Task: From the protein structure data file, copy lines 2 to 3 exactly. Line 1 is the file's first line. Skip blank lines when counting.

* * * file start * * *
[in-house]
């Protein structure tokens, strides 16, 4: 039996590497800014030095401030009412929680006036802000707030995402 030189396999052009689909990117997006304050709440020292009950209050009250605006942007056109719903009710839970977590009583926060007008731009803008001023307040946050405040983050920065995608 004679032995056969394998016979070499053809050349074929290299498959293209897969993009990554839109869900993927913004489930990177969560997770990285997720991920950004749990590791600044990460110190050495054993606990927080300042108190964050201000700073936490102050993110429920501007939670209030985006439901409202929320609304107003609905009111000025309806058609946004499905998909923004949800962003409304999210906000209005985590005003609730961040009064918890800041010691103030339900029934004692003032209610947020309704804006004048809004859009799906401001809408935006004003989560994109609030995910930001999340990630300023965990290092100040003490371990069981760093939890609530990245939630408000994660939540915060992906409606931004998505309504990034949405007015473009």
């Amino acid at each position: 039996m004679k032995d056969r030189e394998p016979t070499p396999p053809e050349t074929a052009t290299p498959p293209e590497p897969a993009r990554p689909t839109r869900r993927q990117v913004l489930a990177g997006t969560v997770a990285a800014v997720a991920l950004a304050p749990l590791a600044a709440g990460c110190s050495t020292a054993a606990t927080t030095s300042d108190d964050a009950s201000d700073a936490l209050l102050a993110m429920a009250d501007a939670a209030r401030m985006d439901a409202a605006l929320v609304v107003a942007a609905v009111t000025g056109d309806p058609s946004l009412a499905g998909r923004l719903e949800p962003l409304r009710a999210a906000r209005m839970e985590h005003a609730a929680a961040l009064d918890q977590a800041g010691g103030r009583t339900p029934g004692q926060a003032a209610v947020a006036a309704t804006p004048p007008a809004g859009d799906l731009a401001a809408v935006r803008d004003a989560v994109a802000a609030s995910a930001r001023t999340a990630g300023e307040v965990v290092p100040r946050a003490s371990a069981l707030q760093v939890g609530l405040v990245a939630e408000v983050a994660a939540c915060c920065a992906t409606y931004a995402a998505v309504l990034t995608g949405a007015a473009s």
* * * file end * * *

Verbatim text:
């Protein structure tokens, strides 16, 4: 039996590497800014030095401030009412929680006036802000707030995402 030189396999052009689909990117997006304050709440020292009950209050009250605006942007056109719903009710839970977590009583926060007008731009803008001023307040946050405040983050920065995608 004679032995056969394998016979070499053809050349074929290299498959293209897969993009990554839109869900993927913004489930990177969560997770990285997720991920950004749990590791600044990460110190050495054993606990927080300042108190964050201000700073936490102050993110429920501007939670209030985006439901409202929320609304107003609905009111000025309806058609946004499905998909923004949800962003409304999210906000209005985590005003609730961040009064918890800041010691103030339900029934004692003032209610947020309704804006004048809004859009799906401001809408935006004003989560994109609030995910930001999340990630300023965990290092100040003490371990069981760093939890609530990245939630408000994660939540915060992906409606931004998505309504990034949405007015473009």
């Amino acid at each position: 039996m004679k032995d056969r030189e394998p016979t070499p396999p053809e050349t074929a052009t290299p498959p293209e590497p897969a993009r990554p689909t839109r869900r993927q990117v913004l489930a990177g997006t969560v997770a990285a800014v997720a991920l950004a304050p749990l590791a600044a709440g990460c110190s050495t020292a054993a606990t927080t030095s300042d108190d964050a009950s201000d700073a936490l209050l102050a993110m429920a009250d501007a939670a209030r401030m985006d439901a409202a605006l929320v609304v107003a942007a609905v009111t000025g056109d309806p058609s946004l009412a499905g998909r923004l719903e949800p962003l409304r009710a999210a906000r209005m839970e985590h005003a609730a929680a961040l009064d918890q977590a800041g010691g103030r009583t339900p029934g004692q926060a003032a209610v947020a006036a309704t804006p004048p007008a809004g859009d799906l731009a401001a809408v935006r803008d004003a989560v994109a802000a609030s995910a930001r001023t999340a990630g300023e307040v965990v290092p100040r946050a003490s371990a069981l707030q760093v939890g609530l405040v990245a939630e408000v983050a994660a939540c915060c920065a992906t409606y931004a995402a998505v309504l990034t995608g949405a007015a473009s």